But Yakubu had more to his game than just brute force. He was clinical in front of goal; his acute awareness of space and time made him a tailor-made predator in the area.
Sixteen goals followed in his debut Premier League campaign and twelve in his second.
In his last game for Portsmouth he scored four of five goals in a 5-1 demolition of future club Middlesbrough. Yakubu was a one-man wrecking ball.
As it turned out, Boro came calling soon after, with a £7.5million fee – the highest fee ever paid for a Nigerian at the time – enough to tempt Portsmouth to sell on their prized asset after only two seasons.
The Riverside was a great place to be in the 2005-06 season as Steve McClaren led the side to a remarkable campaign, particularly in the cups.
Yakubu, naturally, was a central figure in that success, with 19 goals scored in all competitions; a change of scenery did nothing to blunt his edge in front of goal.
As was the case at Portsmouth, Yakubu spent only two years at Boro, despite adding another 12 goals in the league in his second season.
One of the most memorable came in a 3-0 thrashing of Jose Mourinho’s Chelsea in what was the heaviest defeat of the Portuguese’s first reign.
Yakubu was simply unplayable that day: first he pounced on a loose ball to set up the opener for Fábio Rochemback, then he closed the scoring himself with a truly brilliant effort.
The ball broke to him and suddenly he was face to face with John Terry – then at the peak of his powers. Unfazed, the Nigerian took him on, moved inside the box, and slotted a low drive past Petr Cech in the Chelsea goal.
David Moyes was suitably impressed to make him Everton’s then-record signing for £11.25million in 2007.
Yakubu was keen to play regularly in Europe, and Everton were on the market for a prolific marksman to propel them to regular continental football. It was a union that suited both parties.
Yakubu, ever the maverick, chose to wear the number 22 jersey, as an indication of his goal target.
He netted 15 league goals in a season disrupted by his appearance for Nigeria at the 2008 Africa Cup of Nations, and finished the campaign on 21 goals in all competitions – just one shy of his target.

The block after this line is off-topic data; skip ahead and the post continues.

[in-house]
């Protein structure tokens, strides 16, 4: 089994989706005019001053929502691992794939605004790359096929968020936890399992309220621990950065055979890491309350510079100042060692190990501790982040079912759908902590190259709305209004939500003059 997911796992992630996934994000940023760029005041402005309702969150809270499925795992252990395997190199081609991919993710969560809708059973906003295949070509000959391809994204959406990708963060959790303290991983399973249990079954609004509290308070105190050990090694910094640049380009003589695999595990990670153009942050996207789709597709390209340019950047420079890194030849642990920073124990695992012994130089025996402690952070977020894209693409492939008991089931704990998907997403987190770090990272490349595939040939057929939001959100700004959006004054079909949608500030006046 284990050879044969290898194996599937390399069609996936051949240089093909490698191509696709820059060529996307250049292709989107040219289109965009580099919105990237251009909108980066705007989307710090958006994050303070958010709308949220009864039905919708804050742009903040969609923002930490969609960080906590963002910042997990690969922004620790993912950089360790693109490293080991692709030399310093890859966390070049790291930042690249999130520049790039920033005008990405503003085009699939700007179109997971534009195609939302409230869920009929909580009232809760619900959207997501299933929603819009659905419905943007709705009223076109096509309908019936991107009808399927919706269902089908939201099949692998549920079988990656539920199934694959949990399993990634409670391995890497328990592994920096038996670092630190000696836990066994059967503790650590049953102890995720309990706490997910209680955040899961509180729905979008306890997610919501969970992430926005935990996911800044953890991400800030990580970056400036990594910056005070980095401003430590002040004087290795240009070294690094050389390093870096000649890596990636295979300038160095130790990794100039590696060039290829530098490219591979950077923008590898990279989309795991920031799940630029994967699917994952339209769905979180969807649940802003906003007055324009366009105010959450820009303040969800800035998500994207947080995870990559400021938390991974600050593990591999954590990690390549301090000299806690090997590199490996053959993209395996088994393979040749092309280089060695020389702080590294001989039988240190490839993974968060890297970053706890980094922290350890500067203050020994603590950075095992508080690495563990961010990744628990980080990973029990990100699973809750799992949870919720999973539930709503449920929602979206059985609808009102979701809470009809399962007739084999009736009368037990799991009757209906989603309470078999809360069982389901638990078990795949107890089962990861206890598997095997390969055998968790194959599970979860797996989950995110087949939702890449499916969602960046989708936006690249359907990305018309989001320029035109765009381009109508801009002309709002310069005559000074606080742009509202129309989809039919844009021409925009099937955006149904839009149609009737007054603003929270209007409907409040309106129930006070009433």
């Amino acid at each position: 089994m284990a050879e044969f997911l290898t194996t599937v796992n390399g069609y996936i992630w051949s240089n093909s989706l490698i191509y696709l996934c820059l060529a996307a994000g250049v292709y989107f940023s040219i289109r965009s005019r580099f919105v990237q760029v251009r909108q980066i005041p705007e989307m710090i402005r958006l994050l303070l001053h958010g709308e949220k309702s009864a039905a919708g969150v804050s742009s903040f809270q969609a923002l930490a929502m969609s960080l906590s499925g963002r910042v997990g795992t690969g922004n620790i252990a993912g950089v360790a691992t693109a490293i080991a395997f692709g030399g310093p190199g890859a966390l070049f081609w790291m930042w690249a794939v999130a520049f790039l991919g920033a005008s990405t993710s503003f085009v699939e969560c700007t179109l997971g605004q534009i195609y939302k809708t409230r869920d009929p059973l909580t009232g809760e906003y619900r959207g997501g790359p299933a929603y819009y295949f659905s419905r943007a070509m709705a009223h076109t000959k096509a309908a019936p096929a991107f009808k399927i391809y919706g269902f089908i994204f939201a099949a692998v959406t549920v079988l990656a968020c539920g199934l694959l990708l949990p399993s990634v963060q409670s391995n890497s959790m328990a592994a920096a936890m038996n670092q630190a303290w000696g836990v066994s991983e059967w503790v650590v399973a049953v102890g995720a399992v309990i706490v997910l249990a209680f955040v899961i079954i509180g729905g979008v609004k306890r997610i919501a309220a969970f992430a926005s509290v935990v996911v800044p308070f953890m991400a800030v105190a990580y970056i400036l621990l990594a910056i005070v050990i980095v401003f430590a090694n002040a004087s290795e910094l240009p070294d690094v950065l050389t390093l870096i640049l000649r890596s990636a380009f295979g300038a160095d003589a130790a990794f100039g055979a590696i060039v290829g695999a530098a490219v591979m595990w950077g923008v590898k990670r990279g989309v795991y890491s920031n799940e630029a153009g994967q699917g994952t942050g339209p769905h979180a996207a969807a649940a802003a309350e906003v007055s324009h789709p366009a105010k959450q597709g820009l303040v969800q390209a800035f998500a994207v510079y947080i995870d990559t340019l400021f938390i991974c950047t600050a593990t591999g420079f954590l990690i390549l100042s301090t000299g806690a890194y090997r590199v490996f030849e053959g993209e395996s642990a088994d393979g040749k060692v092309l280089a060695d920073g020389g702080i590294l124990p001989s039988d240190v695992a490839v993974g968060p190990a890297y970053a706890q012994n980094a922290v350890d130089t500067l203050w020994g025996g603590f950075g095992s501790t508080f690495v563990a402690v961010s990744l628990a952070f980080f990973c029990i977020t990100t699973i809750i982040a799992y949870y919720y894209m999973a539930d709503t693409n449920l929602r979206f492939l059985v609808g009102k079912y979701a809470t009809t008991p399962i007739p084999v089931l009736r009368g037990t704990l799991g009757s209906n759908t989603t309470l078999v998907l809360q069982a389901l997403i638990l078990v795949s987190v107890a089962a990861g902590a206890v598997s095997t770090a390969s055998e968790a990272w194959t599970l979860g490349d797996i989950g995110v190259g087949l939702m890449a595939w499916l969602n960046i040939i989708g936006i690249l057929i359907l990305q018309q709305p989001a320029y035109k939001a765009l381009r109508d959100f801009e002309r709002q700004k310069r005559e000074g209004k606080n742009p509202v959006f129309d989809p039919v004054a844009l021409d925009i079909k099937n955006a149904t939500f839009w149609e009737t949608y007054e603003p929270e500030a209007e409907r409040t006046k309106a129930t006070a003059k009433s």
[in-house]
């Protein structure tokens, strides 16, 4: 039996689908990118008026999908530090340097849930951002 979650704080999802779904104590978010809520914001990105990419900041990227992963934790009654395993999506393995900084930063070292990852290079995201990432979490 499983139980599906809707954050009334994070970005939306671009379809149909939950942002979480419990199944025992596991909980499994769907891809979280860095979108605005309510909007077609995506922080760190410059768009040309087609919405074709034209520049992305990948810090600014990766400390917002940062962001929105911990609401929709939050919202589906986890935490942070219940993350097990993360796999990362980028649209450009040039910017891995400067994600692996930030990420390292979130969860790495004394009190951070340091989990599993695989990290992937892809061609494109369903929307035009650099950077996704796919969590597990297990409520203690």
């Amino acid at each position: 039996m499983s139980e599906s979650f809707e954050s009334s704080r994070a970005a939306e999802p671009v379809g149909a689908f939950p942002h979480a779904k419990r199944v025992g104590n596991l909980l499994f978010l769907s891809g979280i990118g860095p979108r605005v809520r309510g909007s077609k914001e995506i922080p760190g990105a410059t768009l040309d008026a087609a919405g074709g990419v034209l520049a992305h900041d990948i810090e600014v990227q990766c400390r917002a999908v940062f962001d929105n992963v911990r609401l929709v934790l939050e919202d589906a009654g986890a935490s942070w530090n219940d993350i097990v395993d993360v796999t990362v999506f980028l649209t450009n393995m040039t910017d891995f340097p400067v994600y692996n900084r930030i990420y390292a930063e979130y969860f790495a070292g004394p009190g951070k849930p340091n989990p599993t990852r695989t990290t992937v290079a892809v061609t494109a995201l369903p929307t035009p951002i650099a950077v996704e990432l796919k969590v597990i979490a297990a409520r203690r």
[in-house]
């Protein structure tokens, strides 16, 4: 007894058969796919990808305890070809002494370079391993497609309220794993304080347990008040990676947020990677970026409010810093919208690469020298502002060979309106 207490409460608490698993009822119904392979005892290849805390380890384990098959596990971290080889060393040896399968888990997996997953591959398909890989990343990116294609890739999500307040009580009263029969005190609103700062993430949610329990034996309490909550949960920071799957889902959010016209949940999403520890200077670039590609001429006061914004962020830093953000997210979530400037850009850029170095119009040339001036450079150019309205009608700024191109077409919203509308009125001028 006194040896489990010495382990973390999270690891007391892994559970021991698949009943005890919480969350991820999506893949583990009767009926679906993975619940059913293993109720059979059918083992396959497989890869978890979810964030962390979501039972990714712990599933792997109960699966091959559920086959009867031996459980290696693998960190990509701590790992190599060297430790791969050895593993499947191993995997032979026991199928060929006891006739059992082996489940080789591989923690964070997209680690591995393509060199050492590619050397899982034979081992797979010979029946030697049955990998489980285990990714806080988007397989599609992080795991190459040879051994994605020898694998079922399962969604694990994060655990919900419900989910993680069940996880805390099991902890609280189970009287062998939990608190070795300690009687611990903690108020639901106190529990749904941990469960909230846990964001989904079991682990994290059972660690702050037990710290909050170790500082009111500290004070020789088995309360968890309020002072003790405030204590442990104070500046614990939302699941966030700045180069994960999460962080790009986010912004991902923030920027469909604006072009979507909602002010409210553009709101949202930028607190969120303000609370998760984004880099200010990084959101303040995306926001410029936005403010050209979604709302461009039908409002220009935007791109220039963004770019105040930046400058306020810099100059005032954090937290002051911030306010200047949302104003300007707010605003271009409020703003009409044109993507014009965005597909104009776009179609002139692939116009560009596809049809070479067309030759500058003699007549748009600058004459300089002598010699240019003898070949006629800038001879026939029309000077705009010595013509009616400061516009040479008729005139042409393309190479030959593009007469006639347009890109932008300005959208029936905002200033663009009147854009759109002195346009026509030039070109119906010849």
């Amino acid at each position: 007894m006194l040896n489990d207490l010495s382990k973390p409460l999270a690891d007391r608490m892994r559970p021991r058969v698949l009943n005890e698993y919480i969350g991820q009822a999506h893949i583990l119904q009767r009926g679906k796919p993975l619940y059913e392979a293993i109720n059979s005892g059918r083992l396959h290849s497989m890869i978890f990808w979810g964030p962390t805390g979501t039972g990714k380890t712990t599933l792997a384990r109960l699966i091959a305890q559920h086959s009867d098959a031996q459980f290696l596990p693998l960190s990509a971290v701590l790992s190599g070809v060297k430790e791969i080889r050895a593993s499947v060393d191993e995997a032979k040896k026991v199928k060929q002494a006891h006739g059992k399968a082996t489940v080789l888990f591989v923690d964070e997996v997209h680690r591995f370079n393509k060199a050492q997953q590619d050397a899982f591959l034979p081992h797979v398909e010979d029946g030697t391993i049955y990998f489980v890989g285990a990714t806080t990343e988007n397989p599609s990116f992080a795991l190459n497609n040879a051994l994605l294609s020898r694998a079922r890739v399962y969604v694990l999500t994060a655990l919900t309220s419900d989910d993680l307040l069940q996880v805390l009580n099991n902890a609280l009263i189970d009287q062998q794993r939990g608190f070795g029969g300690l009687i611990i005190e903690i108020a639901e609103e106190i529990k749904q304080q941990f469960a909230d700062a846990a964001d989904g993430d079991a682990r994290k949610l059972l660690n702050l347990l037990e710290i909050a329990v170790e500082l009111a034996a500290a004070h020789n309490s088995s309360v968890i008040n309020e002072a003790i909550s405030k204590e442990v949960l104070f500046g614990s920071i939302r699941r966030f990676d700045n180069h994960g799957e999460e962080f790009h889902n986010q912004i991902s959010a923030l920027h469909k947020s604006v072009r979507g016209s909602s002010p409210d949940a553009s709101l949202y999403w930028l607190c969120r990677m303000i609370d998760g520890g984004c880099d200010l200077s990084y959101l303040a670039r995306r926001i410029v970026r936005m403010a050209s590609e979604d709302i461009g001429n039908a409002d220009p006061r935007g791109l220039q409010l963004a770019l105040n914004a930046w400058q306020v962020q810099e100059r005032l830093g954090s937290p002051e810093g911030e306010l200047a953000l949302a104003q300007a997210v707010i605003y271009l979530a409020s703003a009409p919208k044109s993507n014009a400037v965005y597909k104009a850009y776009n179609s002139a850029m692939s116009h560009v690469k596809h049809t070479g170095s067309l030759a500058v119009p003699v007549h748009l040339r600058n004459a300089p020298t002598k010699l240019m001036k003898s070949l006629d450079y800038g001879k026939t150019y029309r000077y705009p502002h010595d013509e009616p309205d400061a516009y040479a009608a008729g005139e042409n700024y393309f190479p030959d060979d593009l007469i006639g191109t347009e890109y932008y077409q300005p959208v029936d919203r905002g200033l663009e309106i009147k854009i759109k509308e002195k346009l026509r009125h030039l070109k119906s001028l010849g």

In recording his highest career tally, Yakubu also became the first Everton player since Peter Beardsley in 1992 to break the 20-goal barrier. Everton finished fifth, with their aim of qualifying for Europe achieved.
Unfortunately for Everton’s record signing, it was downhill from there as a ruptured Achilles tendon away at Tottenham in November of the following season ruled him out for 10 months.
Everton cashed in and Blackburn was his next signing post. His 17 goals, however, were unable to save the side from relegation as the club collapsed under the weight of the disastrous Venky’s ownership.
That spelled the end of Yakubu’s time in the Premier League, which he finished with 95 goals in 252 appearances.
That makes him the third-highest scoring African in the competition behind only Didier Drogba (104) and Emmanuel Adebayor (97), a truly remarkable achievement when you consider he played for significantly inferior clubs compared to those two.
Despite all of his goals and his success in the Premier League, Yakubu has never been particularly well liked in his home country of Nigeria.
A return of 21 goals in 57 caps is nothing to be sniffed at – in fact, he is the third highest scorer in Super Eagles history – but Yakubu’s time with the national team was fraught with tensions with managers and the media.
Things came to a head at the 2004 Africa Cup of Nations in Tunisia when he flouted team rules about late nights and was sent home by coach Christian Chukwu along with two others. Two years later, he decided against playing for Nigeria in the same competition.
He will also always be remembered for his open goal miss against South Korea at the 2010 World Cup, but it’s really not fair that both in England and Nigeria he’s remembered more for his mistakes than his wonderful goalscoring.
Forget what he couldn’t do or didn’t do, never lose sight of what the Yak did do.
By Aanu Adeoye